While I am not a fan of the strap design that Assos uses, they have hinted at a redesign in the near future.
While the clip uses a strong magnet, I couldn’t always match it up with ease.
Assos uses two materials in its leg bands. I prefer a single band, as opposed to these.
The leg bands on the Assos S7 bib shorts utilize two separate fabric components, including an external elastic material that allows for additional stretch in all the right places. When it comes to style points, I’m not crazy about the clunkiness of another piece of fabric, but more significantly, I didn’t notice it while riding, which I would take over style.
Straps aside, the fit of the bibs deliver quality through a highly compressive fabric called ASSOS Type.439 Diadema. I didn’t have to deal with fabric bunching, or readjustments while riding, and Assos definitely has one of the most comfortable chamois while riding. This is attributed to its “floating” design so the chamois moves with the body, and not with the shorts, minimizing chafing. When I was off the bike walking around, the chamois felt bulky and uncomfortable. Luckily, I spent more time riding than walking in the S7s making these a great long-distance bib.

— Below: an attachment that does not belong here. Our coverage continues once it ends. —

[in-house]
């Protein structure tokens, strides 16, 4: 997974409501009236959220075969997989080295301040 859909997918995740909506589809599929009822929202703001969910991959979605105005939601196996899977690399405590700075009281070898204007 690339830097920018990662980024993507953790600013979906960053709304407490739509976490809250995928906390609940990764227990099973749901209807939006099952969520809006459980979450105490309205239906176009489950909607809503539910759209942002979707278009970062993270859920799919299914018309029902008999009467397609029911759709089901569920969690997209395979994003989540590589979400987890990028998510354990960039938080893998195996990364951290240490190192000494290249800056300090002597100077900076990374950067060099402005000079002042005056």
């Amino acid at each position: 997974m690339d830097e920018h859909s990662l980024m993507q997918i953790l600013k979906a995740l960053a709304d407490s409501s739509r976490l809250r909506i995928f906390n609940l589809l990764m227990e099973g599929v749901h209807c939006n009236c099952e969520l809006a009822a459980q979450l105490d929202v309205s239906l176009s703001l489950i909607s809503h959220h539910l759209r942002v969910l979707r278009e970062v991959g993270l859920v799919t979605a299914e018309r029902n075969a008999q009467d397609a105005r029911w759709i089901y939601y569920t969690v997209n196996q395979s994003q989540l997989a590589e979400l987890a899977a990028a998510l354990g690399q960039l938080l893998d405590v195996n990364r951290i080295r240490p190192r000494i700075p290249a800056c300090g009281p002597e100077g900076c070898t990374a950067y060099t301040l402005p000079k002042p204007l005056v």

Price: US$239 / AU$341 / €190 / £165
Weight: 165 g
Measured inseam: 9” (22.9 cm)
Pairs well with: UMA GT Spring/Fall Jacket in caleumBlue.
Good: The floating chamois and overall fit.
Bad: The strap design and buckle didn’t cut it and I wouldn’t mind a smoother leg band.
Machines for Freedom came to be in late 2013 when founder, Jenn Kriske, finally had enough after struggling to find quality women’s gear to ride in. The Machines for Freedom Endurance bib shorts are the OG of the Machines for Freedom collection. They are available in a standard length (7.5” (19 cm) inseam), and a tall version (9” (22.9 cm) inseam, 1” additional in strap length) and are on the higher price point at US$235 / AU$320 / €213 / £183.